Good info Lrider...
    Here's better info. The sell-out he's referring to happened in 2000, when S&W was owned by a British company (no surprise) called Tomkins PLC. In 2001 it was sold to an American company called Saf-T-Hammer out of Arizona.

    Having said that, I'd still rather own a Ruger.

    Agreement of 2000

    In March 2000 Smith & Wesson was the only major gun manufacturer to sign an agreement with the Clinton Administration.[4] The company agreed to numerous safety and design standards, as well as limits on the sale and distribution of their products. Gun clubs and gun rights groups responded to this agreement by initiating large-scale boycotts of Smith & Wesson by refusing to buy their new products and flooding the firearms market with used S&W guns.[4][5][6] After a 40% sales slide,[7] the sales impact from the boycotts led Smith and Wesson to suspend manufacturing at two plants.[8] The success of the boycott led to a Federal Trade Commission anti-trust investigation being initiated under the Clinton administration,[6] targeting gun dealers and gun rights groups, which was subsequently dropped in 2003.[9] This agreement signed by Tomkins PLC ended with the sale of Smith and Wesson to the Saf-T-Hammer Corporation. The new company (Smith and Wesson Holding Corporation), which publicly renounced the agreement, was received positively by the firearms community.[10]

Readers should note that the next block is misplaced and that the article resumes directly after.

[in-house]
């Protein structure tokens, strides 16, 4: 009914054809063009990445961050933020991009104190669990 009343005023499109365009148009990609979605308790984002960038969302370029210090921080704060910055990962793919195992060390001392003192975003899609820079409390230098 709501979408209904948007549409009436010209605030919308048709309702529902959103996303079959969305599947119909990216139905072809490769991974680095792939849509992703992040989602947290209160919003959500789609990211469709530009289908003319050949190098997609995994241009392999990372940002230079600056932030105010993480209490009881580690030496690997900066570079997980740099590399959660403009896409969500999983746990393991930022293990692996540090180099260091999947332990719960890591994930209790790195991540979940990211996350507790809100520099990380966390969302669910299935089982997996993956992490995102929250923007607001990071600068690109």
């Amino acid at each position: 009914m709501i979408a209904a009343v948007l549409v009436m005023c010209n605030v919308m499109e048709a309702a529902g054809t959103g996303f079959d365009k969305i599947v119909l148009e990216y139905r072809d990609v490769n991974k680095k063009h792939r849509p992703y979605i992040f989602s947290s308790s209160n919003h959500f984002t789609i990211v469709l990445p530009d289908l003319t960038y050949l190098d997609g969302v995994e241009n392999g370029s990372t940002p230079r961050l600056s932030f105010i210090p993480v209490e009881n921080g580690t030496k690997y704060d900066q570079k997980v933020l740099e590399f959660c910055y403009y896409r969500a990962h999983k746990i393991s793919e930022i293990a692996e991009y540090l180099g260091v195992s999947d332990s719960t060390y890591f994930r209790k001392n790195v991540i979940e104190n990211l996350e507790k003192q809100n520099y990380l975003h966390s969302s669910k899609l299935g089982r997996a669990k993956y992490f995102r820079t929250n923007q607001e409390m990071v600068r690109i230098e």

[edit] Acquisition by Saf-T-Hammer

    On 11 May 2001, Saf-T-Hammer Corporation acquired Smith & Wesson Corp. from Tomkins PLC for US$15 million, a fraction of the US$112 million originally paid by Tomkins. Saf-T-Hammer assumed US$30 million in debt, bringing the total purchase price to US$45 million.[11][12] Saf-T-Hammer, a manufacturer of gun locks and other firearms safety products, purchased the company with the intention of incorporating its line of security products into all Smith & Wesson firearms in compliance with the 2000 agreement.
    The acquisition of Smith & Wesson was chiefly brokered by Saf-T-Hammer President Bob Scott, who had left Smith & Wesson in 1999 because of a disagreement with Tomkins’ policies. After the purchase, Scott became the president of Smith & Wesson to guide the 157-year-old company back to its former standing in the market.[7]
    On 15 February 2002, the name of the newly formed entity was changed to Smith & Wesson Holding Corporation.
    Last edited by telecast; 03-15-2012 at 02:49 PM.